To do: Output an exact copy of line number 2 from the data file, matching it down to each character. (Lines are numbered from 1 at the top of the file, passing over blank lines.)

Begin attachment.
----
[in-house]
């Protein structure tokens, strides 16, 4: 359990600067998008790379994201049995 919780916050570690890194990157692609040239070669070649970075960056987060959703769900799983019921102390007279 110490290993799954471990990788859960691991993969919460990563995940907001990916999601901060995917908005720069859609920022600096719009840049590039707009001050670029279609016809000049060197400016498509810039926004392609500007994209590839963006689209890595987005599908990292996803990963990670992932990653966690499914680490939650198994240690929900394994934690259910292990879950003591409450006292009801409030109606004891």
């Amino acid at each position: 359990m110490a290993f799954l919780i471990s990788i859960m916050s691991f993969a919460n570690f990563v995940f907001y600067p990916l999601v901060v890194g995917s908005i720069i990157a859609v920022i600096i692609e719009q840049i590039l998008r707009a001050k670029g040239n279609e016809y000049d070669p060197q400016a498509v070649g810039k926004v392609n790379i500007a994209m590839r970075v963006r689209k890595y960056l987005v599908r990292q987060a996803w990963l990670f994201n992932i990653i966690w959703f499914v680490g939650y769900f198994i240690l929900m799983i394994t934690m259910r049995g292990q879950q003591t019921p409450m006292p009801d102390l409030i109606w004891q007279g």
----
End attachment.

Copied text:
């Protein structure tokens, strides 16, 4: 359990600067998008790379994201049995 919780916050570690890194990157692609040239070669070649970075960056987060959703769900799983019921102390007279 110490290993799954471990990788859960691991993969919460990563995940907001990916999601901060995917908005720069859609920022600096719009840049590039707009001050670029279609016809000049060197400016498509810039926004392609500007994209590839963006689209890595987005599908990292996803990963990670992932990653966690499914680490939650198994240690929900394994934690259910292990879950003591409450006292009801409030109606004891």